FSA to Check Life Assurers For Insolvency Protection Print E-mail

The Times - 15 October 2008

The City watchdog is to closely examine the solvency levels of the UK's assurers amid concerns they are under pressure

The City regulator has stepped up its scrutiny of leading life assurers amid concerns that crumbling investment markets are putting their solvency levels under pressure.

Supervisors at the Financial Services Authority (FSA) are also concerned that insurance companies are not stress-testing their exposures hard enough to take account of market shocks.

FSA officials will visit life company offices for a case-by-case analysis of the way they protect themselves against their investments going wrong. Aviva, which owns Norwich Union, Legal & General, Friends Provident and Prudential have all been contacted by the regulator over the past fortnight.

Despite sustained falls in the equity and property markets and the volatility of bonds, there is no suggestion that any UK insurer is in danger of becoming insolvent.

However, the FSA is worried that insurers may not be factoring in the heightened risk of defaults on corporate bonds when they calculate how much capital to set aside to cover their investment risks.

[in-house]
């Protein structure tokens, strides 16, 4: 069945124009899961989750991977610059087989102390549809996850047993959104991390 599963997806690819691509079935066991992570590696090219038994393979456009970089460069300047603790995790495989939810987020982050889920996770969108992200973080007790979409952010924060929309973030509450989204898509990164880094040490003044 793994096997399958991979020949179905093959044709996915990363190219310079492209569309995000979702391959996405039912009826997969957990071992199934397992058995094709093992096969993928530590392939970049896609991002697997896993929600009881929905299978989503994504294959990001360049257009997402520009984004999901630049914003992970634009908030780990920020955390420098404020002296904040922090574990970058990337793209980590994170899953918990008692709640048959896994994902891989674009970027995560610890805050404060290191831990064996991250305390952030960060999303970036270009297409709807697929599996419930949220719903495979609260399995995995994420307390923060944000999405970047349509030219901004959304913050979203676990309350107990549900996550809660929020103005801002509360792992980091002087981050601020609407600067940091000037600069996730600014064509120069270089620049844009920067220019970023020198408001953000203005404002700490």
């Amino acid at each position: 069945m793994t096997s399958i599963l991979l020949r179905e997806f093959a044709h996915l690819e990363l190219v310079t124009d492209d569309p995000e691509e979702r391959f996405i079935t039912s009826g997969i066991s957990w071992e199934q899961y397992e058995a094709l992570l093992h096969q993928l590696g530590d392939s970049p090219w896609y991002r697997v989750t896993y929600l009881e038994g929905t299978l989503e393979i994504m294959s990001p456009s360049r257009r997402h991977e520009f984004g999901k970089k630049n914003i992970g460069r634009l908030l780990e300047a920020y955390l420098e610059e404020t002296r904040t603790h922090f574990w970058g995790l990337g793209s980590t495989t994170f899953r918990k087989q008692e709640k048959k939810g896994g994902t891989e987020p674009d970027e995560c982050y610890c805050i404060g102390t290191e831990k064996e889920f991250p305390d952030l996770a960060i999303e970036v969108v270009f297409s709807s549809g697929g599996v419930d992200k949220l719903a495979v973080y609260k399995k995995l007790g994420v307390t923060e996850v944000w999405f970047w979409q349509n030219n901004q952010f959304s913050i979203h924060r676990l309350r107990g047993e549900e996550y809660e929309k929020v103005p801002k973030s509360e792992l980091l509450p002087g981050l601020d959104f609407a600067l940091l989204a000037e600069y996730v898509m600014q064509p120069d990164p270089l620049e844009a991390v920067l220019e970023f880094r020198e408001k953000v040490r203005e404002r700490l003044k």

It says that it has seen instances where insurers have not properly stress-tested their exposure to the market for securities backed by assets such as mortgages.

“We are following up with the insurers the issues we raised with them in September. It is not just a question of the quantum of their regulatory capital - there also needs to be an understanding of risks, controls and stress-testing,” the FSA said.

Britain's biggest insurers have stood up well in the financial crisis, the biggest test of their strength since 2002, when falling equity markets threatened to make several insolvent.

Since then the regulator has tightened the rules governing how much capital insurers have to hold. The insurers have also reduced their exposure to equities and taken steps to hedge their positions.

Yesterday life companies shook off suggestions that their solvency levels were a cause for concern.

Aviva, the largest, said late last week that it had £1.9billion of surplus capital at the end of last month. It said that after increased hedging, even if equities lost a further 40 per cent, that surplus would fall by only £700million.

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